I look at the specs on various motherboards, and don't see anything about the number of monitors they will support.
A low-end motherboard will usually have onboard video capable of supporting one monitor. However, higher level motherboards will not have onboard video. For them, you must purchase and install one or more graphics cards.
The difficult we do right away...
...the impossible takes slightly longer.
Motherboards normally only support 1 or 2 monitors, one on VGA and the other on some digital. If you're going to run 3 monitors, seriously, forget on-board video. It usually sucks ass. You're going to get a separate video card.
You start with which CPU you're going to run, then you go to the motherboard and RAM. Which one you get depends on what you're going to do with the thing and whether or not you're going to tweak the chipset to eek out every bit of speed you can get.
On my rig, I have an Asus P8-P67 motherboad and run dual GTX770's, and (3) 24" monitors.
I am no expert in these things. But I do know that I can read such properties from the Networking interface, or from the Device manager (if you're having Windows). Otherwise, you can always check for the Mac address for your own system (Read the manual?)
The sh*t I complain about
It's like there ain't a cloud in the sky and it's raining out - Eminem
~! Firewall !~
If you commit to buying several thousand processor chips and sign an NDA Intel might give you some information. Otherwise you'll just have to wait like the rest of us.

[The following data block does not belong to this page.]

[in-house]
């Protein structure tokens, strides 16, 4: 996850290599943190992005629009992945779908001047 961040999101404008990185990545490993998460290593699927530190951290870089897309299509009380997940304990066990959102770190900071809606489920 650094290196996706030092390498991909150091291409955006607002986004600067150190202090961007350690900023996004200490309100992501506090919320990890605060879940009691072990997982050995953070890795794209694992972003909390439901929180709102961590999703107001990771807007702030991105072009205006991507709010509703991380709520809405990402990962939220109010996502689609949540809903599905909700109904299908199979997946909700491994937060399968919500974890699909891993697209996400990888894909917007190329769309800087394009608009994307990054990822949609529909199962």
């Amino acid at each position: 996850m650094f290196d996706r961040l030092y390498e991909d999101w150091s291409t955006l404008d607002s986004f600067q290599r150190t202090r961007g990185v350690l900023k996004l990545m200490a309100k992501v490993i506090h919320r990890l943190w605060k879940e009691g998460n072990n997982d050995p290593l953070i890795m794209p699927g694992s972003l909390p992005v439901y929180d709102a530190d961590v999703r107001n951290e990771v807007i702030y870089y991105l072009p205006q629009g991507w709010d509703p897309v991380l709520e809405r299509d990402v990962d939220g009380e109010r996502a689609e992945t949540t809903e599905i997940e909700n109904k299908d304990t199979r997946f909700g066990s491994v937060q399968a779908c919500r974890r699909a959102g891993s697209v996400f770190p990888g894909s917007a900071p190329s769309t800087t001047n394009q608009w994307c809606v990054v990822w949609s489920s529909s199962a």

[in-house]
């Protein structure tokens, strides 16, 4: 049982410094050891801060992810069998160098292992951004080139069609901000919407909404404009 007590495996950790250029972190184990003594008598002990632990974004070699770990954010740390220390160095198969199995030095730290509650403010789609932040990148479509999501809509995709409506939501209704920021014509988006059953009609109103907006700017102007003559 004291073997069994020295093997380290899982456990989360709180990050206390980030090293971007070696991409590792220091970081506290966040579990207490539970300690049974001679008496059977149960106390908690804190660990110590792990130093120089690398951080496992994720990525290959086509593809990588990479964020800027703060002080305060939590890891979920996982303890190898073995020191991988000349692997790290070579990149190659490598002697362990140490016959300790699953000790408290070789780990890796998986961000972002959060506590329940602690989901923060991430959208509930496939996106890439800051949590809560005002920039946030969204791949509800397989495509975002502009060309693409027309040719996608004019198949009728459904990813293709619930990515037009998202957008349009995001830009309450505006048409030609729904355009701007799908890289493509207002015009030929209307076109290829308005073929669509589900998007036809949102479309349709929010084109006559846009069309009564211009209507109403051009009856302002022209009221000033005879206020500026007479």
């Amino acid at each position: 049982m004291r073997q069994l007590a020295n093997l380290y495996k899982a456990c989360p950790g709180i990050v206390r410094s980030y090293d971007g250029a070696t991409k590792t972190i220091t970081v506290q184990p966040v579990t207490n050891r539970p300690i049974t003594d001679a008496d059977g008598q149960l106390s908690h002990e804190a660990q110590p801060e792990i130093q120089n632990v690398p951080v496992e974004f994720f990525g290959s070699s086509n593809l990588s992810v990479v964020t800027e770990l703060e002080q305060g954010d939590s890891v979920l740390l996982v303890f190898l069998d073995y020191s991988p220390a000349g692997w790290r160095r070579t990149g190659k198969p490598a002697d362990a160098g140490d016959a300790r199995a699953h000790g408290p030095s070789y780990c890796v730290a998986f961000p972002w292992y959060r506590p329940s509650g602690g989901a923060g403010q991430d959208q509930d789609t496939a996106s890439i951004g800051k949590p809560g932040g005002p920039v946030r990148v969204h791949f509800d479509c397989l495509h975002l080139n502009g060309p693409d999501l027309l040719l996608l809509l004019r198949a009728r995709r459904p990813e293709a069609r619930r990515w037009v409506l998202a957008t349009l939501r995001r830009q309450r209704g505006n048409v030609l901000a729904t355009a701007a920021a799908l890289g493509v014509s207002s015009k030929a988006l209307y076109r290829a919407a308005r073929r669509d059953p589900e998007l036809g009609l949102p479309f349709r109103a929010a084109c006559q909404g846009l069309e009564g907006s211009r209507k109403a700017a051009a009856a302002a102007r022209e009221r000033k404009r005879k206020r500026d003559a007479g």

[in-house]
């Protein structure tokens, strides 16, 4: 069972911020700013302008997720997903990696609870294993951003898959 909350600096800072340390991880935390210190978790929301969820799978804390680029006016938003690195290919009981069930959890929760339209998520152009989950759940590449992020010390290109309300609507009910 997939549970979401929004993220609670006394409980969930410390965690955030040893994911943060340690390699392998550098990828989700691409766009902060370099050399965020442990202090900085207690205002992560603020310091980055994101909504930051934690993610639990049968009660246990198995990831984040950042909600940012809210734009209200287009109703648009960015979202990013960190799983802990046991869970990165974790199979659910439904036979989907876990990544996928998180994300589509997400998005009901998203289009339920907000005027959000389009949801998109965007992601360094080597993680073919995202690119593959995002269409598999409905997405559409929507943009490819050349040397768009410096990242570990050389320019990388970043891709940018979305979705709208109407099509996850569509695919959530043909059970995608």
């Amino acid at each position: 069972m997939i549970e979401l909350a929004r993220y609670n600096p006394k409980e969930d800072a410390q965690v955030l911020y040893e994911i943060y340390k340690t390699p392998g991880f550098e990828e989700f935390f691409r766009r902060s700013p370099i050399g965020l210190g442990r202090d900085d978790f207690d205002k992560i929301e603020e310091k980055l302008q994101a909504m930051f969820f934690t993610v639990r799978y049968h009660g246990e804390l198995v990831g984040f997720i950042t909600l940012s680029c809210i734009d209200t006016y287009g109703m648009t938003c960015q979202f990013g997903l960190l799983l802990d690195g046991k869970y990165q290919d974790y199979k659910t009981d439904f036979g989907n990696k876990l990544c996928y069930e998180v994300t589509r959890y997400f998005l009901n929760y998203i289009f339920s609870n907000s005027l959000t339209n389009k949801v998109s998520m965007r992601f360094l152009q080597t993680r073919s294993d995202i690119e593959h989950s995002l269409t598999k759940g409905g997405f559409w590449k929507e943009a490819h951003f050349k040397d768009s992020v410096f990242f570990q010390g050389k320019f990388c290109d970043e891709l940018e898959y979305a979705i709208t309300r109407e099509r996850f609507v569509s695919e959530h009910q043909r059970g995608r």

25+ years ago I used to work for a company that was big enough for Intel to give us almost anything just for asking. If we wanted to know about a new product they would send along several people to give us presentations. Back then they would give us real paper data books and programming manuals. I really rather miss all that now.
In my in-laws house they have plenty of Windows computers and one iMac (my mother in-law).
They have all the computers, consoles, TV's and a myriad of devices connected through powerline adapters.
The iMac is connected trough WIFI.
When accessing a specific web site (one of the most visited sites in Spain and of course the starting site of the safari configuration in my in-law iMac) some times it appears the following message:
"BAD GATEWAY, The proxy server received an invalid response from an upstream server"
Of course no proxy server is configured neither a proxy is there...
Wifi signal oscillates from maximum to almost nothing, and seeing that I connected another powerline to the iMac, automatically the computer took a set of correct IP configuration values.
Even with the powerline the message still appears...
Being that one the first time I touched an iMac or an iSomething... could any of you give me a clue to follow?
I have an USB audio device which has 2ch input and 2ch output, which is using MSFT inbox driver. So it basically can accept stereo audio from application per their format handshake.
Now I plan to add a APO which should receive 6ch or 8ch audio stream, instead of 2ch any more, while still output the processed 2ch audio to the device. So I must tell application that it now needs to send 6ch or 8ch stream to APO. I am not sure if this is feasible in MSFT APO architecture. Can anyone know this help provide some comments? Thanks.
I've just arrived from a customer place, after making some nice improvements to the software of one machine.
Today it's my first day again into the office and my intention was to get all the modifications into our repository.
the laptop simply don't want to receive power.
It is a HP EliteBook 8530p (Yes, I know I should trash it and get a brand new one) but what I can see when I try to start it is that the power led blinks 6 times.
I've tried to start it up with and without the dead battery connected...
Apart of unplugging the hdd and put it to the desktop computer, what would you do to try to start it again?
What about a different power adapter? Maybe it is not getting power at all - the power adapter is faulty and is not supplying power to the laptop (or supplying reduced power - causing the 6 blinks). This has happened to me once.
The reduced power from the adapter is not enough to 'crank it up', maybe